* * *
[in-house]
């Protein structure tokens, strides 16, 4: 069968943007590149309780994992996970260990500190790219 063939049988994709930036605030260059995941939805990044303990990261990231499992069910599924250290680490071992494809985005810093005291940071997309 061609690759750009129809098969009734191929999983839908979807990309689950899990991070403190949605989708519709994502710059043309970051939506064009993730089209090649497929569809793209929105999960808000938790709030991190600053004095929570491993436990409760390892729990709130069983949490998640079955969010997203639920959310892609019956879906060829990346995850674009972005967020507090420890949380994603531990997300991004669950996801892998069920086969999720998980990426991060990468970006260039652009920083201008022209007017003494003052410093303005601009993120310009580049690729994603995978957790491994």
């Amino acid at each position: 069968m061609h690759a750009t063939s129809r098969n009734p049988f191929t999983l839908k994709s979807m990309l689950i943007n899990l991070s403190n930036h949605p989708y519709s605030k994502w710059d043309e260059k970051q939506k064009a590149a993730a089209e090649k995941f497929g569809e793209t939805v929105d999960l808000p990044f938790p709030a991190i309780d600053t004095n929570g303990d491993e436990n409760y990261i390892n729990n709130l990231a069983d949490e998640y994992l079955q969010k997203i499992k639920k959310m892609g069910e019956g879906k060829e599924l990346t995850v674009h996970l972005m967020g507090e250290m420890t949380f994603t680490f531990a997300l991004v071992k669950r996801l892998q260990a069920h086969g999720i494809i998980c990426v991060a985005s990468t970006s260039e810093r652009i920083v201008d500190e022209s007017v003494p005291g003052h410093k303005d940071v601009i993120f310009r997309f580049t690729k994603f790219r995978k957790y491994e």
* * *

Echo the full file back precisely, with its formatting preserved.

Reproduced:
[in-house]
């Protein structure tokens, strides 16, 4: 069968943007590149309780994992996970260990500190790219 063939049988994709930036605030260059995941939805990044303990990261990231499992069910599924250290680490071992494809985005810093005291940071997309 061609690759750009129809098969009734191929999983839908979807990309689950899990991070403190949605989708519709994502710059043309970051939506064009993730089209090649497929569809793209929105999960808000938790709030991190600053004095929570491993436990409760390892729990709130069983949490998640079955969010997203639920959310892609019956879906060829990346995850674009972005967020507090420890949380994603531990997300991004669950996801892998069920086969999720998980990426991060990468970006260039652009920083201008022209007017003494003052410093303005601009993120310009580049690729994603995978957790491994």
């Amino acid at each position: 069968m061609h690759a750009t063939s129809r098969n009734p049988f191929t999983l839908k994709s979807m990309l689950i943007n899990l991070s403190n930036h949605p989708y519709s605030k994502w710059d043309e260059k970051q939506k064009a590149a993730a089209e090649k995941f497929g569809e793209t939805v929105d999960l808000p990044f938790p709030a991190i309780d600053t004095n929570g303990d491993e436990n409760y990261i390892n729990n709130l990231a069983d949490e998640y994992l079955q969010k997203i499992k639920k959310m892609g069910e019956g879906k060829e599924l990346t995850v674009h996970l972005m967020g507090e250290m420890t949380f994603t680490f531990a997300l991004v071992k669950r996801l892998q260990a069920h086969g999720i494809i998980c990426v991060a985005s990468t970006s260039e810093r652009i920083v201008d500190e022209s007017v003494p005291g003052h410093k303005d940071v601009i993120f310009r997309f580049t690729k994603f790219r995978k957790y491994e």